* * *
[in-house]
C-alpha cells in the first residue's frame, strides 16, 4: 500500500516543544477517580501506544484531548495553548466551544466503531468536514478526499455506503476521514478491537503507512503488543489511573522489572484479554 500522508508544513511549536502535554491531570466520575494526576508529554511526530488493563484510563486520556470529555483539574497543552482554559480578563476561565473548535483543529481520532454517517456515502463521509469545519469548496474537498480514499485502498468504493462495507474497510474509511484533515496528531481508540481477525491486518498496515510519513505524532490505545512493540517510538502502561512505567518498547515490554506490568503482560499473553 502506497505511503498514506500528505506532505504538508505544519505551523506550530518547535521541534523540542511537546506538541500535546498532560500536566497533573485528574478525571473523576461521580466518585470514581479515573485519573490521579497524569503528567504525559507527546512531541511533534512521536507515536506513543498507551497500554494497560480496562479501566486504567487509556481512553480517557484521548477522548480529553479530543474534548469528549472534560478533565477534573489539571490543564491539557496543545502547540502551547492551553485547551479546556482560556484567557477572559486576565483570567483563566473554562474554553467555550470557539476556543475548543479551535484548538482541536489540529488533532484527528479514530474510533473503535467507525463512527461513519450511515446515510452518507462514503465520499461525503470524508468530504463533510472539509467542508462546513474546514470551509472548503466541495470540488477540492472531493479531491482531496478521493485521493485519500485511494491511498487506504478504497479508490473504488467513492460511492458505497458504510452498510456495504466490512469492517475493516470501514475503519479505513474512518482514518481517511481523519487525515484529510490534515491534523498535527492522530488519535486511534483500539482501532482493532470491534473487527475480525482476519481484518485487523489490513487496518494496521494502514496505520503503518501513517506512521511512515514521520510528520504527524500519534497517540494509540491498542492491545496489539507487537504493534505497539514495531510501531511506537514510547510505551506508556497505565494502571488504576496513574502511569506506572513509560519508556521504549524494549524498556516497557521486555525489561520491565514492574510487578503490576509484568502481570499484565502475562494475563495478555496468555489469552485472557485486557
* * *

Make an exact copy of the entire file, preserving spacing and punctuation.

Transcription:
[in-house]
C-alpha cells in the first residue's frame, strides 16, 4: 500500500516543544477517580501506544484531548495553548466551544466503531468536514478526499455506503476521514478491537503507512503488543489511573522489572484479554 500522508508544513511549536502535554491531570466520575494526576508529554511526530488493563484510563486520556470529555483539574497543552482554559480578563476561565473548535483543529481520532454517517456515502463521509469545519469548496474537498480514499485502498468504493462495507474497510474509511484533515496528531481508540481477525491486518498496515510519513505524532490505545512493540517510538502502561512505567518498547515490554506490568503482560499473553 502506497505511503498514506500528505506532505504538508505544519505551523506550530518547535521541534523540542511537546506538541500535546498532560500536566497533573485528574478525571473523576461521580466518585470514581479515573485519573490521579497524569503528567504525559507527546512531541511533534512521536507515536506513543498507551497500554494497560480496562479501566486504567487509556481512553480517557484521548477522548480529553479530543474534548469528549472534560478533565477534573489539571490543564491539557496543545502547540502551547492551553485547551479546556482560556484567557477572559486576565483570567483563566473554562474554553467555550470557539476556543475548543479551535484548538482541536489540529488533532484527528479514530474510533473503535467507525463512527461513519450511515446515510452518507462514503465520499461525503470524508468530504463533510472539509467542508462546513474546514470551509472548503466541495470540488477540492472531493479531491482531496478521493485521493485519500485511494491511498487506504478504497479508490473504488467513492460511492458505497458504510452498510456495504466490512469492517475493516470501514475503519479505513474512518482514518481517511481523519487525515484529510490534515491534523498535527492522530488519535486511534483500539482501532482493532470491534473487527475480525482476519481484518485487523489490513487496518494496521494502514496505520503503518501513517506512521511512515514521520510528520504527524500519534497517540494509540491498542492491545496489539507487537504493534505497539514495531510501531511506537514510547510505551506508556497505565494502571488504576496513574502511569506506572513509560519508556521504549524494549524498556516497557521486555525489561520491565514492574510487578503490576509484568502481570499484565502475562494475563495478555496468555489469552485472557485486557